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Coping with the Psychological Impact of Lymphoedema

It is normal to feel a complicated mix of emotions about your lymphoedema. For example, if you have secondary lymphoedema after cancer, you might feel that it is a reminder of your cancer diagnosis. Lymphoedema may alter the way you feel and view your body.

Coping with the Psychological Impact of Lymphoedema

Six in 1,000 people in the UK are living with Lymphoedema. You should therefore know that you are not alone and there are communities you can join to openly talk about your experience and get the support you need.

Depression, stress and anxiety can follow when dealing with lymphoedema. If you are struggling with any of the following, you should seek help and remember you can make your symptoms manageable within time.

  • Isolating yourself
  • Negative thoughts about oneself
  • Unmotivated to complete simple tasks
  • Fear of getting infections
  • Exercising too much/not enough
  • Sleepless nights
  • Loss of self-confidence
  • Poor body image
  • Social anxiety and avoidance
  • Overwhelmed with distress
“Don’t panic. It’s going to be okay; you just have to manage it well.”

Kelly, 25

Kelly, 25, has secondary lymphoedema of the lower limb caused by several operations to fix ischemic bowel.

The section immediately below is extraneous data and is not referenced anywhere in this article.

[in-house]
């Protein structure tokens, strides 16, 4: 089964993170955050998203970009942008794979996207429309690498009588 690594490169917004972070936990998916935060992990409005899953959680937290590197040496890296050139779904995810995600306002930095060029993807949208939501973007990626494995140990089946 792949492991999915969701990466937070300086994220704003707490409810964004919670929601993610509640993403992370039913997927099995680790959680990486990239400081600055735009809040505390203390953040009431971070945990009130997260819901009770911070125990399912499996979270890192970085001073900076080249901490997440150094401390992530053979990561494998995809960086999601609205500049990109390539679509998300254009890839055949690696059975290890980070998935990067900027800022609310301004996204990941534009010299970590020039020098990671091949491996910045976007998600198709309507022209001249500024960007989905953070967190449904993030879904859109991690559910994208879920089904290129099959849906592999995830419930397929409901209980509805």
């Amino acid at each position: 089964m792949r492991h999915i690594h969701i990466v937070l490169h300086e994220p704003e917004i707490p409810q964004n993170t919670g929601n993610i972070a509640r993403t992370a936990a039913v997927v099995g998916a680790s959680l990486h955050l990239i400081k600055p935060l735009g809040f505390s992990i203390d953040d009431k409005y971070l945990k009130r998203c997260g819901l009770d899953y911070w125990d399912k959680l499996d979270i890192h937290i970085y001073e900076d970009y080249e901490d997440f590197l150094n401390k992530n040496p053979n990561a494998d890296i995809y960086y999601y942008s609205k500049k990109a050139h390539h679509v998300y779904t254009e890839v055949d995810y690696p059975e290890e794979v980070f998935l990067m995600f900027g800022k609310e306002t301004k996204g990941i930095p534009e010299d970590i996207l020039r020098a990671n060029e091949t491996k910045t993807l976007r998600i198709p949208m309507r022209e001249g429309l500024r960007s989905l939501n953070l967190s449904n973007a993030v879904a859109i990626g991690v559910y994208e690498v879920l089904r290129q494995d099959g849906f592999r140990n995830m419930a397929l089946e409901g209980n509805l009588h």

Managing your lymphoedema

Controlling the physical impact can help reduce the psychological and social impact. Things you can do to ease your symptoms include:

  • Taking action to help reduce or maintain your swelling – feel more in control by getting involved with a self-care programme
  • Getting regular exercise Understanding the facts – having complete and accurate information can help you feel prepared
  • Using deep breathing exercises to help you to relax such as meditation
  • Joining a community - don't suffer alone. Approx. 250 million people are suffering from this condition worldwide

Take control of your life

You can still live well with lymphoedema. Look at other people's inspirational stories on how they coped and by sharing your own story can empower others.

“Let’s look at the positives and how we can get back to the new normal.”

Rachel, 49

Rachel, 49, has secondary lymphoedema of the upper limb. Her left arm started to swell during cancer treatment. Learn more about how focusing on what she can do rather than what she can’t do helped Rachel manage her lymphoedema.

Help if you need it

There are organisations ready to help you and your family Talk to your lymphoedema specialist - Be well informed about your illness and treatment options

Learning more about your condition can help you to manage it

It's okay if you're not ready to talk to someone right now. Just know there are support networks available to help you We hope that our LymphConnect community can help to support you and guide you as you learn to live well with lymphoedema.

We would also love to hear your stories, and any advice you may have for others in our community on how to live well and handle the psychological impact which lymphoedema can bring.

Your support - register here to share your lymphoedema experiences, stories and top tips.

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Don’t sit around and go through this in silence. Share your story. Doing that was a real eye-opener for me

Claudia Lymphoedema patient

Claudia